MARCH 20, 2015 – Depression and anxiety affect millions of people on a global scale, and especially our soldiers and veterans. As time goes on, researchers are finding better ways to treat the two conditions. Fortunately, anxiety and depression are treated similarly, and often times, individuals will receive personalized treatment in order to effectively reduce disorder symptoms.
Doctors use a wide array of psychotherapy methods in order to treat both depression and anxiety. One of the most popular forms, CBT (cognitive behavioral therapy), is used by helping the individual to actively replace their negative and destructive thoughts with useful and productive ones. Any professional with a masters degree in applied psychology will recommend treatments such as CBT, as they are heavily based on using a system of several steps to seek a better life after depression and anxiety. CBT can be quite effective, as it often forces an individual to directly face their fears in order to overcome them. Problem-solving therapy and interpersonal therapy are also commonly used to treat these disorders. For soldiers who have been through stressful situations and traumatic experiences, psychotherapy is effective in adjusting them to their new lives and directly facing those experiences in a safe environment.
Different types of medicines are commonly used for treating depression and anxiety. It’s common for those who suffer from depression to also suffer from anxiety (and vice versa). Therefore, doctors use treatments that are designed to target both disorders. Common treatments for these co-existing disorders include SSRIs selective serotonin re-uptake inhibitors and SNRIs serotonin norepinephrine re-uptake inhibitors. In severe cases, doctors will prescribe patients a combination of both psychotherapy and medication.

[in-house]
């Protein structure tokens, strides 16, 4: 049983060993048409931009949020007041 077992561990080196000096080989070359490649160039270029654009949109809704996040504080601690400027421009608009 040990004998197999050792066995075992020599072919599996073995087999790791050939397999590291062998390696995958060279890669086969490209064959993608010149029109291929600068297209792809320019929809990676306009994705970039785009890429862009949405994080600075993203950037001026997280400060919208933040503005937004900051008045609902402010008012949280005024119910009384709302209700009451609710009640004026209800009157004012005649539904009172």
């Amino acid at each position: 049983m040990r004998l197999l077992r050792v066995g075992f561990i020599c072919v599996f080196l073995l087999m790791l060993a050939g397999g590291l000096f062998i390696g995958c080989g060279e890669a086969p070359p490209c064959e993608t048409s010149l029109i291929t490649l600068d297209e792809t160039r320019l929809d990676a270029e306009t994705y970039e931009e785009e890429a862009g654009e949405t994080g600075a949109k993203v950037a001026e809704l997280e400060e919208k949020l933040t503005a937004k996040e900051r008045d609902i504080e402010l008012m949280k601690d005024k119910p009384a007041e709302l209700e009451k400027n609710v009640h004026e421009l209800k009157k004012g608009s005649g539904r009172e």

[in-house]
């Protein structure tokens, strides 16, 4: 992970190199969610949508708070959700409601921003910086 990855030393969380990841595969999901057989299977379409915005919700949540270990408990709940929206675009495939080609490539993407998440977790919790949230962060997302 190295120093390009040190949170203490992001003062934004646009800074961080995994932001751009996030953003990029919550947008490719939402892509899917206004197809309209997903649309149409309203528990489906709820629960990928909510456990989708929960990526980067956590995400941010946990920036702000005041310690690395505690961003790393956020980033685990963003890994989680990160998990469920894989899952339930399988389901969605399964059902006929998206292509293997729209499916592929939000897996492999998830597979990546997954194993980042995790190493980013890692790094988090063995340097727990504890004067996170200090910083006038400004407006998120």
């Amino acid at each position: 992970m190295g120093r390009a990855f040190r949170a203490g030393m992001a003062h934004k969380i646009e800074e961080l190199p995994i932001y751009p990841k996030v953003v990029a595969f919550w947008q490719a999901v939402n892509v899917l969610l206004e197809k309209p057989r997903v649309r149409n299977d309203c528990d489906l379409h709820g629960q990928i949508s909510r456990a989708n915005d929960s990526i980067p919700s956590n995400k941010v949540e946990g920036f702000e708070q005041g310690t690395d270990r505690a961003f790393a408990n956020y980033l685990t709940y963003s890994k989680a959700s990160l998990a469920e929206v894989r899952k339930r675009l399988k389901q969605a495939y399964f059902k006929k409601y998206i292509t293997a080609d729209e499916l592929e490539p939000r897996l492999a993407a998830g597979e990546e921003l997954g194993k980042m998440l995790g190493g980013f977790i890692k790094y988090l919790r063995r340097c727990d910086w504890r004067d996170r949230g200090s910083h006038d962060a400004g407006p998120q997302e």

While medication and psychotherapy can both be effective in treating depression and anxiety, doctors will commonly recommend that patients take additional steps in overcoming their disorders.
Support groups are a great idea for any patient who is suffering from either, or both disorders. The patient can spend time connecting with other people who are also suffering from the disease, and a support system can be developed that reinforces the patient’s positive outlook. Support groups also give the patient a chance to develop new friendships. Veteran and soldier groups are available both through the government and in more private settings. Options for treating mental illnesses this way has proven especially useful for soldiers returning from combat who still crave the support and family groups they had as a team.
Doctors might also suggest that patients begin using relaxation techniques when symptoms are severe. Relaxation techniques include breathing exercises and meditation are used for reaching a state of tranquility. Rather than being an ongoing method of treatment, this method is used on a situational basis. For example, if a patient is feeling excessively anxious, they might use breathing techniques then and there to get the symptoms under control.
Lastly, exercise is also recommended for those suffering from anxiety and depression. Because exercise has been linked by research to an increase in serotonin, patients are urged to find ways to exercise at least once per day and increase the activity they have weekly. There are also available to veterans many different gyms and specialized clinics where they can get a workout and support group time with other soldiers.
Depression and anxiety are debilitating and are common diseases. It seems the stigma surrounding patients and the treatments are slowly going away as more and more this disease is being discussed and addressed. Hopefully in future we can find even more ways to combat these ills.
Brooke Chaplan is a freelance writer and blogger. She lives and works out of her home in Los Lunas, New Mexico. She loves the outdoors and spends most her time hiking, biking and gardening. For more information contact Brooke via Twitter @BrookeChaplan.